As we’ve learned in the past few posts, professional translation is an investment in your business’s sales and reputation. This month we’ll look at some ways to spend less on translation without compromising your brand. One simple option is to reduce the amount of text that you have translated. Instead of translating the full document, consider thinking about what information is actually required for a foreign reader. Trim any excess or maybe translate a summary. Your translator can be a big help here; paying for an hour or two of time to identify which information might be surplus to requirements can save you a lot of money in the long run.
As the saying goes, a picture is worth a thousand words so you might consider using images in place of words, where possible. The furniture company Ikea, for instance, publishes assembly instructions that contain word-free diagrams, thus eliminating the cost of translating text into the dozens of languages spoken in countries where it sells its products. Roughly 80% of Ikea’s instructions are pictures are only, with the remaining text needed to communicate safety information.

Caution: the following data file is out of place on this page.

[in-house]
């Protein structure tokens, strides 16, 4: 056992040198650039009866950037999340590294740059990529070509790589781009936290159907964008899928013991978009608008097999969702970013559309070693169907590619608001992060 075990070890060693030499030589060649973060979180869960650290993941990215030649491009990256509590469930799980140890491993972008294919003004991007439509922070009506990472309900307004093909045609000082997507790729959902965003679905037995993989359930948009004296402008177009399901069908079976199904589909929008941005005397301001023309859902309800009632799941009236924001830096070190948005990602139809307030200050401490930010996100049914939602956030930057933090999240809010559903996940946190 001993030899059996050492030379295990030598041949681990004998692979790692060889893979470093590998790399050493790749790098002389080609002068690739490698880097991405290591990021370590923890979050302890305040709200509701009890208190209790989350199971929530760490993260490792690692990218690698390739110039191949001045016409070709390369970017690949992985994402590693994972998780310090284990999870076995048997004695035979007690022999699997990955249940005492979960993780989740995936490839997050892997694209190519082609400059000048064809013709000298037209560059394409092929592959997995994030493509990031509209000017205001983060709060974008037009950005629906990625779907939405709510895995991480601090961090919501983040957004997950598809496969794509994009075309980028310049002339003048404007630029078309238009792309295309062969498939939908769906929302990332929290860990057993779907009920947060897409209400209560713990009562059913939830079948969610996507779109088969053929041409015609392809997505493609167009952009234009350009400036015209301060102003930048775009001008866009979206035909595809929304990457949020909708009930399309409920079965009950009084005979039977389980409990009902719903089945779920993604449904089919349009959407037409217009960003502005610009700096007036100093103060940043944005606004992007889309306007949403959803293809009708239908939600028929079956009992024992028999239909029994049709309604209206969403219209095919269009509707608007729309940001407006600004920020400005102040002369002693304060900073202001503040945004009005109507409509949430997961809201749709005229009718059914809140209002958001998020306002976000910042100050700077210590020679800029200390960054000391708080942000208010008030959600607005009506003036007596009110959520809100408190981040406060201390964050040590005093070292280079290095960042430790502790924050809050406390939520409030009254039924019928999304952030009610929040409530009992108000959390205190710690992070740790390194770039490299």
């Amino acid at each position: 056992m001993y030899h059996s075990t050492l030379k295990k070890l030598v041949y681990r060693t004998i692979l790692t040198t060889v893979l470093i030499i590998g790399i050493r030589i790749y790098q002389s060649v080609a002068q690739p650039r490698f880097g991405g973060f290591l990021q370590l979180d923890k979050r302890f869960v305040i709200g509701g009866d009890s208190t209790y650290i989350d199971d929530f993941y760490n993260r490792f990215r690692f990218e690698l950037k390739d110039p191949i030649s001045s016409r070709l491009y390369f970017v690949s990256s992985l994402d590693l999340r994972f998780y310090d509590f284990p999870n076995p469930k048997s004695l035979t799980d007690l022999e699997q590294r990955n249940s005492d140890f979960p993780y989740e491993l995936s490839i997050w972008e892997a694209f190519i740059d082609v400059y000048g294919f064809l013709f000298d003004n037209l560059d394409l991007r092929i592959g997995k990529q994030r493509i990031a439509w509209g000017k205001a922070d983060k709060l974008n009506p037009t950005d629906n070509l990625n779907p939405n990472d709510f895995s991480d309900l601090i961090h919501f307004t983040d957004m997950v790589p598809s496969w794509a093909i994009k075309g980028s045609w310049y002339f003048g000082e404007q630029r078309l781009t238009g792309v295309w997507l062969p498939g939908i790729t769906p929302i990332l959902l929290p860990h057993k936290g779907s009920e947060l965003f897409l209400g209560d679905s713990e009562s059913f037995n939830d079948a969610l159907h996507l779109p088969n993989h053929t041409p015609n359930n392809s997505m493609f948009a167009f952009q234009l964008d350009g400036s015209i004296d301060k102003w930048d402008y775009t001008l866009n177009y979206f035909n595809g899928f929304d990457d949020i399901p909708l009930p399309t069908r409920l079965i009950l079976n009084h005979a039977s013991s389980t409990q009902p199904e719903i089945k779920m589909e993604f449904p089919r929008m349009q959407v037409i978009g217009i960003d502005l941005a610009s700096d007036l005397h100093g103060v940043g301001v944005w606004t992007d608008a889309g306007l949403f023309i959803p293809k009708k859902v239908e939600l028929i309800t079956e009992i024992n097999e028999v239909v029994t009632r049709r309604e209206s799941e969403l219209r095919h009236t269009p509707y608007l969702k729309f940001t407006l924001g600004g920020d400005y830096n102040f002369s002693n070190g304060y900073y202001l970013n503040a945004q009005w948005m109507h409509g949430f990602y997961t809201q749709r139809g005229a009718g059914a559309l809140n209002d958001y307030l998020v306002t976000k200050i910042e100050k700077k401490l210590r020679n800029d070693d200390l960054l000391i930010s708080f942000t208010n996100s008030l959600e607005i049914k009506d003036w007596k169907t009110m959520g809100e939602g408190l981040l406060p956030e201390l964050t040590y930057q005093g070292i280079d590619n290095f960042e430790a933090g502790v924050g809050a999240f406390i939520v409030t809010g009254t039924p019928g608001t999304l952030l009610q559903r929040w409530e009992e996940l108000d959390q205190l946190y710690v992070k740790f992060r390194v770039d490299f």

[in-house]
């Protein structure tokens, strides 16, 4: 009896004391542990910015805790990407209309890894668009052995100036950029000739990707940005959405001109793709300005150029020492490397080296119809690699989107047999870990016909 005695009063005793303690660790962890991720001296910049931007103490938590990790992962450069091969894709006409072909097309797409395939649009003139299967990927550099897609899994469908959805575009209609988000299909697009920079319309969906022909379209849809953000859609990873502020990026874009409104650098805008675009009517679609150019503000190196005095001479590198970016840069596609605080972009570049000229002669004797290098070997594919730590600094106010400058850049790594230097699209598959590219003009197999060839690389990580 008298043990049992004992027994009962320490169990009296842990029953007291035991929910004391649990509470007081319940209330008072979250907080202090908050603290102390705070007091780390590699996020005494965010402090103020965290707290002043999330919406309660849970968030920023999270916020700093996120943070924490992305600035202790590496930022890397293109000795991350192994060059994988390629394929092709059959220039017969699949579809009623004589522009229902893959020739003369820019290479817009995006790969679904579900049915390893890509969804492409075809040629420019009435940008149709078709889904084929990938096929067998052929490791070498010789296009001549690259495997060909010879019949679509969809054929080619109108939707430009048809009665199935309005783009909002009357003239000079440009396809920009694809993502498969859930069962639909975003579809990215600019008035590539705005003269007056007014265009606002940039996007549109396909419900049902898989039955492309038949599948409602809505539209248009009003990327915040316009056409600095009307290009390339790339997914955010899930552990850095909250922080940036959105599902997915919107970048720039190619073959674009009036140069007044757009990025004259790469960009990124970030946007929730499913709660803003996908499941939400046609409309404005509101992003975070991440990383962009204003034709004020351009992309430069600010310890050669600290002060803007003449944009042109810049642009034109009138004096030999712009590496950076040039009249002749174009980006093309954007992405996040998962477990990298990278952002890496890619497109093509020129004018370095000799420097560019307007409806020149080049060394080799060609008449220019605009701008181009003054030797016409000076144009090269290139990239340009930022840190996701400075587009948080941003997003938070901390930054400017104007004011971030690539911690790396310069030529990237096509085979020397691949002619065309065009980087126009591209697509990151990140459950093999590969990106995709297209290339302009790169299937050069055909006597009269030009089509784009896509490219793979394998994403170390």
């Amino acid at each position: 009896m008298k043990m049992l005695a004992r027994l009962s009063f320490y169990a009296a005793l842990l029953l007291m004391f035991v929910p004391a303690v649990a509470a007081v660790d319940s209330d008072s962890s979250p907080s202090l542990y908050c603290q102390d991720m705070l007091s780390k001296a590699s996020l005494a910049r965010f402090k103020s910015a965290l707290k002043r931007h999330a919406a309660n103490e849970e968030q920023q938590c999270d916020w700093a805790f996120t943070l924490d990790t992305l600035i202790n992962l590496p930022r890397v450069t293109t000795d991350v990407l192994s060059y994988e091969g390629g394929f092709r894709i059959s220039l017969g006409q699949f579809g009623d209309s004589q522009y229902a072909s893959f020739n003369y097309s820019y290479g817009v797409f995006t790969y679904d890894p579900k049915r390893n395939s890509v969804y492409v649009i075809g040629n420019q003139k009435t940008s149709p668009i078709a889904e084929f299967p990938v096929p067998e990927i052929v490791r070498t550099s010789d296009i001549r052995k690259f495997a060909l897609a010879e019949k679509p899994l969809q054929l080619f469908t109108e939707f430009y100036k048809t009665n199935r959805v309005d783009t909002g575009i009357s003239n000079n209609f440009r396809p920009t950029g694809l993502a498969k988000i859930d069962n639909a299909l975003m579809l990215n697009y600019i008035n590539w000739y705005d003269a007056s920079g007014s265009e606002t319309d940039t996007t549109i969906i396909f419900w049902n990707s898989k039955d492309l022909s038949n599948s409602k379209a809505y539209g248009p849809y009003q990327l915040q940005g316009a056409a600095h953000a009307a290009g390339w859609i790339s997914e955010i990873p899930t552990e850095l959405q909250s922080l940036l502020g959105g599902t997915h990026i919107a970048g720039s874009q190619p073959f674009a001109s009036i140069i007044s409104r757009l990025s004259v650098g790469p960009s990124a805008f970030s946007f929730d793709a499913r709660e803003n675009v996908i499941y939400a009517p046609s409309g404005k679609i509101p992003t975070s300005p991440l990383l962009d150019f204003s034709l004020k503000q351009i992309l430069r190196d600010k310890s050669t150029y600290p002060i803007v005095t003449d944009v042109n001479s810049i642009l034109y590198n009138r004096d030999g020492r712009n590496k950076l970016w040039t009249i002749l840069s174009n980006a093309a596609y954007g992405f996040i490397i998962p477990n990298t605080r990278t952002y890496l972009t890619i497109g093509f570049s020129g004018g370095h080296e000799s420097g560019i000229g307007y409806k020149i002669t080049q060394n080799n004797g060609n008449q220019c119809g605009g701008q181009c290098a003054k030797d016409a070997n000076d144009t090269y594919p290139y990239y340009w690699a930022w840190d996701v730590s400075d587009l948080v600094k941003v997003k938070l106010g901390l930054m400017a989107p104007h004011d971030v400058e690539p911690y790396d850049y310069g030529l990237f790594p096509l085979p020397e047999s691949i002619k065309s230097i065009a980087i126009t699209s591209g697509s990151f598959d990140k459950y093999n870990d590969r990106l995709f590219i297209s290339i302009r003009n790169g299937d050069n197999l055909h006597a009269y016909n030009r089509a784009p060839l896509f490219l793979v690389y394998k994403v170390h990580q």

While a translator always appreciates early notice of a project, make sure that your text is ready before sending it for translation. Working from a draft version that is updated multiple times will almost always cost more and take more time than waiting for the last version to be ready. Sending the final version also reduces the likelihood of any errors creeping into your text.
These are just three ways to maximise your translation budget. There are many more, so work with your translator to come up with options to save on your cost without scrimping on quality.
Next month we’ll continue in the series by looking at the question of whether to opt to work with a freelance translator or an agency as your service provider.